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‘The Bob’s Burgers Movie’ Sizzles as the Beloved Series Hits the Big Screen

Opening in theaters May 27, the film, based on the long-running Fox animated series, is everything creator Loren Bouchard hoped it would be, despite early fears it could easily destroy the franchise.

You know that feeling when a ruptured water main opens a giant sinkhole right in front of your establishment and your ambitious plans for the summer disappear into the abyss, along with a dozen cubic yards of dirt and asphalt? Hopefully not, but that’s the situation faced by the long-suffering, yet ever-resilient, proprietors of the eponymous restaurant in The Bob’s Burgers Movie, opening in theaters on May 27.

Based on the long-running Emmy-winning television series created by Loren Bouchard and Jim Dauterive, The Bob’s Burgers Movie stars H. Jon Benjamin, Dan Mintz, Eugene Mirman, Larry Murphy, John Roberts, Kristen Schaal, with Zach Galifianakis and Kevin Kline, all reprising their series roles in the animated musical comedy-mystery-adventure film. Directed by Bouchard and longtime Bob’s Burgers supervising director Bernard Derriman, with a screenplay by Bouchard and series co-showrunner Nora Smith, The Bob’s Burgers Movie proudly continues the series’ winning trifecta of quirky characters, unapologetically silly songs, and offbeat storylines.

For those unfamiliar, Bob’s Burgers is set in an unnamed beach town and follows the members of the Belcher family – worrywart dad Bob, upbeat wife Linda, boy-crazy Tina, affable Gene, and precocious Louise – as they persevere through struggles ranging from the mundane to the absurd. Needless to say, the unexpected appearance of a sinkhole provides numerous opportunities for perseverance, as Bob and Linda are forced to find unconventional ways to sell enough burgers to pay the bills, and the children try to solve a mystery that could save the family’s restaurant.

The idea of making a Bob’s Burgers movie was first proposed to Bouchard in the summer of 2017, when the series’ cast and crew were in the midst of rehearsals for a pair of special live shows set to take place at Los Angeles’ historic Orpheum Theater. While he was flattered to be asked, and excited by the idea, it wasn’t necessarily an easy decision to make.

“Even before they asked us, it was something we had thought about,” Bouchard recalls. “And we were always hesitant and nervous about it, because two problems can happen. One, you make a bad movie; two, you ruin your TV show. And we didn't want to do either of those things, especially the latter. But when they asked us, we’d gotten a little more confident, we had a little bit of wind at our back, and we knew we were ready. Not to say that we knew how to do it, but  we thought maybe we could make this thing big enough and bold enough and us enough, and not ruin the show at the same time.”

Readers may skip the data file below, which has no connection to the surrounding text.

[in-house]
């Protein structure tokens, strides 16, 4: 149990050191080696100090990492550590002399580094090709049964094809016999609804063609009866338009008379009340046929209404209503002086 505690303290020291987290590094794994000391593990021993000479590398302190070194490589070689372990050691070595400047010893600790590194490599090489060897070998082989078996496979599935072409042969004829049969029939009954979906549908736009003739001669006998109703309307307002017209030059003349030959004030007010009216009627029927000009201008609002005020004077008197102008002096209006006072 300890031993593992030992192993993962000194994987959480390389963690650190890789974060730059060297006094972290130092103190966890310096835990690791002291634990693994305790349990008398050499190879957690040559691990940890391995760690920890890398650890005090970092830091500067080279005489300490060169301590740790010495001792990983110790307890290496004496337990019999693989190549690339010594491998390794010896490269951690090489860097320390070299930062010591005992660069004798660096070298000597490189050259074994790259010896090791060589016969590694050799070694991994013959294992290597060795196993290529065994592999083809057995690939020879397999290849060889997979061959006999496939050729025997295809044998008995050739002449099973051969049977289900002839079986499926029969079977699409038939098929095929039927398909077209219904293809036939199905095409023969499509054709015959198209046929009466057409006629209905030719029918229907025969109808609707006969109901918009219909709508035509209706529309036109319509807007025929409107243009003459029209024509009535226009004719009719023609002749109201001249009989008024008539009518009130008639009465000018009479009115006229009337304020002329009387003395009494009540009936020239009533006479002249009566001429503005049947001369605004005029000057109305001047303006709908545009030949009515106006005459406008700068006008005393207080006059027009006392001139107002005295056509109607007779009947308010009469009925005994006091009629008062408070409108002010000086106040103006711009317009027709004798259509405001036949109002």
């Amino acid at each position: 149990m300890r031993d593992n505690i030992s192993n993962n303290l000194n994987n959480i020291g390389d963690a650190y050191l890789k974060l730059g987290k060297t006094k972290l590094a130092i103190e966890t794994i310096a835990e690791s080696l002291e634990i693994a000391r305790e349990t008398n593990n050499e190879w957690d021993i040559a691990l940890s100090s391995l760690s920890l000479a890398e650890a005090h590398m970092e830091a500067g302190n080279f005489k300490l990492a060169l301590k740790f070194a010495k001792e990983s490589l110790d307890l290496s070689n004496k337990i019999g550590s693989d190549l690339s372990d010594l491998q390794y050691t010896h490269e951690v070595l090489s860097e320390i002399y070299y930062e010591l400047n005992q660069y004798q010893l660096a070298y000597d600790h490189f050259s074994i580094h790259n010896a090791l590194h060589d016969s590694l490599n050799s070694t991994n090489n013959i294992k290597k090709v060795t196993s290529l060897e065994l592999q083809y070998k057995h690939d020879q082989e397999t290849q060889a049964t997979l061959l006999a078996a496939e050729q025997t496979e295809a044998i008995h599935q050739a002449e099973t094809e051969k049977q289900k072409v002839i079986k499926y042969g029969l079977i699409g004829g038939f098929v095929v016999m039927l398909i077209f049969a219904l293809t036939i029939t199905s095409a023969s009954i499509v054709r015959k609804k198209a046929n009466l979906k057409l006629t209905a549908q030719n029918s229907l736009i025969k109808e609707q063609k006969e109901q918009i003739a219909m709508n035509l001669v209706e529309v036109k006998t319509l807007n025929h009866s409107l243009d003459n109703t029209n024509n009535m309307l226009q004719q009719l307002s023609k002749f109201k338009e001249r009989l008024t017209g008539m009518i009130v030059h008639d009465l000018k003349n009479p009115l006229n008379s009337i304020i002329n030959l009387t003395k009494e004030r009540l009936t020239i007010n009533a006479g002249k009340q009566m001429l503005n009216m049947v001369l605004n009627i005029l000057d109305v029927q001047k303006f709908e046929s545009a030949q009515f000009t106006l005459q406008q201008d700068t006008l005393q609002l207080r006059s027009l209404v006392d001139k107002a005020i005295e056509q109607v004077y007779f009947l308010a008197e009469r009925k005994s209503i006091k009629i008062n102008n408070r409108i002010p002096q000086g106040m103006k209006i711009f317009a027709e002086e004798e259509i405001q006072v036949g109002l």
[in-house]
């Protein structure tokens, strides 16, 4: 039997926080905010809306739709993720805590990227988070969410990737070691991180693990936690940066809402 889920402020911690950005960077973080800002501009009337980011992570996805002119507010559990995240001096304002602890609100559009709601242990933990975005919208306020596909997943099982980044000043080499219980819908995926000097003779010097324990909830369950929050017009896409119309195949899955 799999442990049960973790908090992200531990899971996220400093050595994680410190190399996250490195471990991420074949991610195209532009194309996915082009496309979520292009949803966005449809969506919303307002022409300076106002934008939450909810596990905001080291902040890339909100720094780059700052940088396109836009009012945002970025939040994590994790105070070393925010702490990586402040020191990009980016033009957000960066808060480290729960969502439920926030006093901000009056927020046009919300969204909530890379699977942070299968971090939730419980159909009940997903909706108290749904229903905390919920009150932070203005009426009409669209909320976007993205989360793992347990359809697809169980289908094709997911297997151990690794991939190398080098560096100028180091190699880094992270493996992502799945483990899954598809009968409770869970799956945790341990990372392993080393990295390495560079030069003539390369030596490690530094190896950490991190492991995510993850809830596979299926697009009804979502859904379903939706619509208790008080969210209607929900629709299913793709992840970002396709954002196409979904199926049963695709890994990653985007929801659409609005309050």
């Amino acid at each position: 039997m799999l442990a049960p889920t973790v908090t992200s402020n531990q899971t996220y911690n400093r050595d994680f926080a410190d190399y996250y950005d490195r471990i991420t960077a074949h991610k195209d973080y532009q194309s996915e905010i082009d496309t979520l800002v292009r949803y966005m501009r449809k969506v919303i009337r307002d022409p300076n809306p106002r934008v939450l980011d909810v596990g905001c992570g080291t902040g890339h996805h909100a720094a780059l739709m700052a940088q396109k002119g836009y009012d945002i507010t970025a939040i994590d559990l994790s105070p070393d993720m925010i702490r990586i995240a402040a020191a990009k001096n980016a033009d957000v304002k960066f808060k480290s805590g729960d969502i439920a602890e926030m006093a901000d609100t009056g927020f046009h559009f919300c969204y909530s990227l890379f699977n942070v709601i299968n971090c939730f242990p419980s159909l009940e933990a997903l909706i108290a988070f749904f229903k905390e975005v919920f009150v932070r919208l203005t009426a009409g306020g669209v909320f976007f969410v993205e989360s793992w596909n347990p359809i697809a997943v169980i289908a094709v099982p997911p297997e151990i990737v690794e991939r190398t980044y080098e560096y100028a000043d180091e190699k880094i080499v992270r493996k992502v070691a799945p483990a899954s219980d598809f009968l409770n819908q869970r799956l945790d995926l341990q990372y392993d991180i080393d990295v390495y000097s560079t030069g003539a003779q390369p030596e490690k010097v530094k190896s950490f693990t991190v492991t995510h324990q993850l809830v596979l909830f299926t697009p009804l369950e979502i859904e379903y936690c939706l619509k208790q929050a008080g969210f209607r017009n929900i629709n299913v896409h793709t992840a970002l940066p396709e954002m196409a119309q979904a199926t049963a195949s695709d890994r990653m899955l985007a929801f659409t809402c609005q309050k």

“We had two goals in mind,” adds co-writer Smith, before – like Michael Palin, in Monty Python’s Spanish Inquisition sketch – quickly correcting herself. “Well, not make a bad movie, so three goals. Not ruin the show, so four goals. But we wanted fans to love it and feel like we checked all these fun boxes for them, and we also wanted new people to be able to enjoy it. So it was like juggling those two and keeping those both in mind. But that’s also sort of how we approach the episodes, where we like to think you don't have to see any other episode to enjoy the story we're telling and the characters interacting with each other. But we were still nervous.”

While the creators’ concern about making their fan base happy is understandable, Bouchard points out that, even within the series, change is inevitable, and the challenges involved in moving to the big screen aren’t entirely different from what they’ve already been dealing with.

“With a show that survives this long, you have to accept that you’re changing, while still making the same show that you always were,” he reflects. “The show evolves, and it changes organically, but it's not because we wanted to change the show. It's just because we've been on the air for 12 seasons, and I aged, my kids got older, and some of us had kids who didn't have kids when we started, and that's just going to be in there. If we're the same people working on the show from day one until now, with the movie, there's going to be some organic growth.”